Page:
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Young Mother Booked for Not Having a Babysitter as Mississippi Diverts Childcare Money

Motherhood in Mississippi carries legal challenges for the impoverished. Photo courtesy of Pexels.

The Pontotoc County Sheriff's Department arrested mother Mariha Dunn, 25, on May 21 and charged her with two counts felony child abuse for reporting to work and leaving her 5-year-old son and 3-year-old daughter alone in the home. A Pontotoc County Sheriffs’ deputy claims Dunn’s 5-year-old son answered the door when he knocked, that the home had no power and felt “like a sauna.”


“The Deputy Sheriff notified CID and CID contacted Child Protective Services (CPS),” Pontotoc County reported. “After an investigation by CID and CPS the children were removed from the home by CPS and placed with a family member.”


Deputies took Dunn to the Pontotoc County Sheriff's Adult Detention Center, and a justice court judge set her bond at $10,000 for the two felony counts. Pontotoc County Sheriff's Department employees confirm Dunn showed up for her arrest while officers were still at her house.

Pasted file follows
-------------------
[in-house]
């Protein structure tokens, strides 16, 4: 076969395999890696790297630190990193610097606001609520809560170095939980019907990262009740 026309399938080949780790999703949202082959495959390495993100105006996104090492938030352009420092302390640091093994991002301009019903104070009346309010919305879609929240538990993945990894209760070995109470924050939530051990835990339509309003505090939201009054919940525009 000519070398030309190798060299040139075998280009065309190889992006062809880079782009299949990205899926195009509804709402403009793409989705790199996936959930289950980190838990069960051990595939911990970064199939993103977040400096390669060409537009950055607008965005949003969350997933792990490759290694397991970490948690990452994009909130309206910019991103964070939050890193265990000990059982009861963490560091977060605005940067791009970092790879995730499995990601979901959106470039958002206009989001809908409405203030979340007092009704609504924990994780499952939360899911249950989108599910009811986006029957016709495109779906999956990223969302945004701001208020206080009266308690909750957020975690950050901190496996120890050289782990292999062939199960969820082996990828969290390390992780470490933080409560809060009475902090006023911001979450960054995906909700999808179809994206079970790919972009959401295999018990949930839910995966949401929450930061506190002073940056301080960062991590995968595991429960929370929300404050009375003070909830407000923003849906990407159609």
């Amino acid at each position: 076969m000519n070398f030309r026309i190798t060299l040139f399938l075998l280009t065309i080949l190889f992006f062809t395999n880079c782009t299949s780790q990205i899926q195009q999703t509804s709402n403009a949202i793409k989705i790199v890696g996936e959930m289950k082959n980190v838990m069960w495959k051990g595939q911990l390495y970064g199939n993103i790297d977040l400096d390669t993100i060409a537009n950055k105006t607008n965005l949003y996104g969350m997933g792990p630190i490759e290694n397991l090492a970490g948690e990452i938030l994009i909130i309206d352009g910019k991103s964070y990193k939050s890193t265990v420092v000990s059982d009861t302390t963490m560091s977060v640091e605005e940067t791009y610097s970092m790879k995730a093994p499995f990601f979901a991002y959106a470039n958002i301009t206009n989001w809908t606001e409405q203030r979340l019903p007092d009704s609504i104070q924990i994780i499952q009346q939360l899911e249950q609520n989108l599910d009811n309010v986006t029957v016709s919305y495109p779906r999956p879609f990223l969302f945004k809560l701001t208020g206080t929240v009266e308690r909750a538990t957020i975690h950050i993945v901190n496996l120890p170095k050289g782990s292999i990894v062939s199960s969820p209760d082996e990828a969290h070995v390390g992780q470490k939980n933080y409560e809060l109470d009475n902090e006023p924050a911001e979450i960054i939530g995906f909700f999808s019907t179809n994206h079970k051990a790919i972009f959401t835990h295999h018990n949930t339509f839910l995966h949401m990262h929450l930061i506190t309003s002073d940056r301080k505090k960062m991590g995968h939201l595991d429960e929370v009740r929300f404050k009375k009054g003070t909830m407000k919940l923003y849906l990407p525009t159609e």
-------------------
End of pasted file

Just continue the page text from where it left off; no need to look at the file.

Mariha Dunn’s relative, Casey Dunn, announced on Facebook that Mariha is “doing fine” and nobody was injured. “Her kids are doing fine! Yeah, she made a bad decision, but everything is going to be fine! I appreciate all the messages of encouragement and support!”

Dunn, who’s booking photo suggests she is a fast-food services worker, received an outpouring of support on Facebook.


“I’m literally crying because I can see the hurt in her,” wrote Zenia Ferguson. “She probably felt that’s the only option she had to continue working while trying to get her bills paid! I say let her out & HELP HER get on her feet!”